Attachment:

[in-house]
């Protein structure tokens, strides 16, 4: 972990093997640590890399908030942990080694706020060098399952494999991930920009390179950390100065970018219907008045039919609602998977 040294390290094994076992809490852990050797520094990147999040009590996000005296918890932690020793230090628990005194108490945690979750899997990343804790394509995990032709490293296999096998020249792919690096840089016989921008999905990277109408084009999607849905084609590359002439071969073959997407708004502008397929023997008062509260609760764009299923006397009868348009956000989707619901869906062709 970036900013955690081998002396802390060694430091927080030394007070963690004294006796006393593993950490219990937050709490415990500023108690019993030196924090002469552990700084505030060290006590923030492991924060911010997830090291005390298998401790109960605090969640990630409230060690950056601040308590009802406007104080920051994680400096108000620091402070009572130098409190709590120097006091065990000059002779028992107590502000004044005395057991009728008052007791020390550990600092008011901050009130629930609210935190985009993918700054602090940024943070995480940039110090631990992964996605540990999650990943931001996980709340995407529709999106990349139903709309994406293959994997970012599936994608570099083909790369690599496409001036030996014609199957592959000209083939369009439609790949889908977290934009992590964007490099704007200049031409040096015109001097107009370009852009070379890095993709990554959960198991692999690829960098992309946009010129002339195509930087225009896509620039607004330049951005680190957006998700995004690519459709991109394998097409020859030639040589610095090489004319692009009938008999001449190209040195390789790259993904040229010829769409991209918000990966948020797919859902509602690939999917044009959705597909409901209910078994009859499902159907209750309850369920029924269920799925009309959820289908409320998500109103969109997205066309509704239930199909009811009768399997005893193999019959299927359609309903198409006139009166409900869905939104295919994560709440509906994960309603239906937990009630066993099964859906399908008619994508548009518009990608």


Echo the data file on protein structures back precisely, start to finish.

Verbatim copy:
[in-house]
């Protein structure tokens, strides 16, 4: 972990093997640590890399908030942990080694706020060098399952494999991930920009390179950390100065970018219907008045039919609602998977 040294390290094994076992809490852990050797520094990147999040009590996000005296918890932690020793230090628990005194108490945690979750899997990343804790394509995990032709490293296999096998020249792919690096840089016989921008999905990277109408084009999607849905084609590359002439071969073959997407708004502008397929023997008062509260609760764009299923006397009868348009956000989707619901869906062709 970036900013955690081998002396802390060694430091927080030394007070963690004294006796006393593993950490219990937050709490415990500023108690019993030196924090002469552990700084505030060290006590923030492991924060911010997830090291005390298998401790109960605090969640990630409230060690950056601040308590009802406007104080920051994680400096108000620091402070009572130098409190709590120097006091065990000059002779028992107590502000004044005395057991009728008052007791020390550990600092008011901050009130629930609210935190985009993918700054602090940024943070995480940039110090631990992964996605540990999650990943931001996980709340995407529709999106990349139903709309994406293959994997970012599936994608570099083909790369690599496409001036030996014609199957592959000209083939369009439609790949889908977290934009992590964007490099704007200049031409040096015109001097107009370009852009070379890095993709990554959960198991692999690829960098992309946009010129002339195509930087225009896509620039607004330049951005680190957006998700995004690519459709991109394998097409020859030639040589610095090489004319692009009938008999001449190209040195390789790259993904040229010829769409991209918000990966948020797919859902509602690939999917044009959705597909409901209910078994009859499902159907209750309850369920029924269920799925009309959820289908409320998500109103969109997205066309509704239930199909009811009768399997005893193999019959299927359609309903198409006139009166409900869905939104295919994560709440509906994960309603239906937990009630066993099964859906399908008619994508548009518009990608």